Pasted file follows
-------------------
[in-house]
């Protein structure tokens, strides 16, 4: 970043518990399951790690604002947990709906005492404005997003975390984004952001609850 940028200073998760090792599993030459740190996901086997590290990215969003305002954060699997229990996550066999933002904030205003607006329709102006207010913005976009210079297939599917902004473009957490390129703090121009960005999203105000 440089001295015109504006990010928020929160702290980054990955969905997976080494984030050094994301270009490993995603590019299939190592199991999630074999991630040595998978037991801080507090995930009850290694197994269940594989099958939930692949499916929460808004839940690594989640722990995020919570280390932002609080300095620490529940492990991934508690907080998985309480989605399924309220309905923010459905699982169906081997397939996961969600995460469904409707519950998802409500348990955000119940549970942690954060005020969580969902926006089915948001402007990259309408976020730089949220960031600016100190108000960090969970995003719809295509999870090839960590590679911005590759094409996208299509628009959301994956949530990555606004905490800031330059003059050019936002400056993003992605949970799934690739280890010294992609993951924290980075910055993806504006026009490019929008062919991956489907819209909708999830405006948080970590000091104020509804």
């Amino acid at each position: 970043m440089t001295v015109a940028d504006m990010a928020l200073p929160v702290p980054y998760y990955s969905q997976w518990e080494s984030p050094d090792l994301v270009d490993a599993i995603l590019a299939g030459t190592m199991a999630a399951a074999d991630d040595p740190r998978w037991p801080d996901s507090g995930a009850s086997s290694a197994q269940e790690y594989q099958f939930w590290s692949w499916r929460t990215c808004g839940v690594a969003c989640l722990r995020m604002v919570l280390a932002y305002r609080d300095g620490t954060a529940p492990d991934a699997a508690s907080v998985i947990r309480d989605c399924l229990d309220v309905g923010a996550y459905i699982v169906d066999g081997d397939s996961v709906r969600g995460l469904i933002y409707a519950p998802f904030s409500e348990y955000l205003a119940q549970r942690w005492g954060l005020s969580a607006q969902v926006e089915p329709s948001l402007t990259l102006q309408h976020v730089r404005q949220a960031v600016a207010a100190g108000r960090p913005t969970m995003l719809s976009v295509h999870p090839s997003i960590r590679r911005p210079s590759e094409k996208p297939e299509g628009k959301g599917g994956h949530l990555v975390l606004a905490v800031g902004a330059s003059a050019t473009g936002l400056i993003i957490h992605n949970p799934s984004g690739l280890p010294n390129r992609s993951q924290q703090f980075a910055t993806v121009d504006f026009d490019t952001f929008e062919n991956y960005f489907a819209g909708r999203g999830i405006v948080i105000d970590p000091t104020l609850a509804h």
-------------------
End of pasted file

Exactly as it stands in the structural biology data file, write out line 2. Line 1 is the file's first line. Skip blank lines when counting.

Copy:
């Protein structure tokens, strides 16, 4: 970043518990399951790690604002947990709906005492404005997003975390984004952001609850 940028200073998760090792599993030459740190996901086997590290990215969003305002954060699997229990996550066999933002904030205003607006329709102006207010913005976009210079297939599917902004473009957490390129703090121009960005999203105000 440089001295015109504006990010928020929160702290980054990955969905997976080494984030050094994301270009490993995603590019299939190592199991999630074999991630040595998978037991801080507090995930009850290694197994269940594989099958939930692949499916929460808004839940690594989640722990995020919570280390932002609080300095620490529940492990991934508690907080998985309480989605399924309220309905923010459905699982169906081997397939996961969600995460469904409707519950998802409500348990955000119940549970942690954060005020969580969902926006089915948001402007990259309408976020730089949220960031600016100190108000960090969970995003719809295509999870090839960590590679911005590759094409996208299509628009959301994956949530990555606004905490800031330059003059050019936002400056993003992605949970799934690739280890010294992609993951924290980075910055993806504006026009490019929008062919991956489907819209909708999830405006948080970590000091104020509804």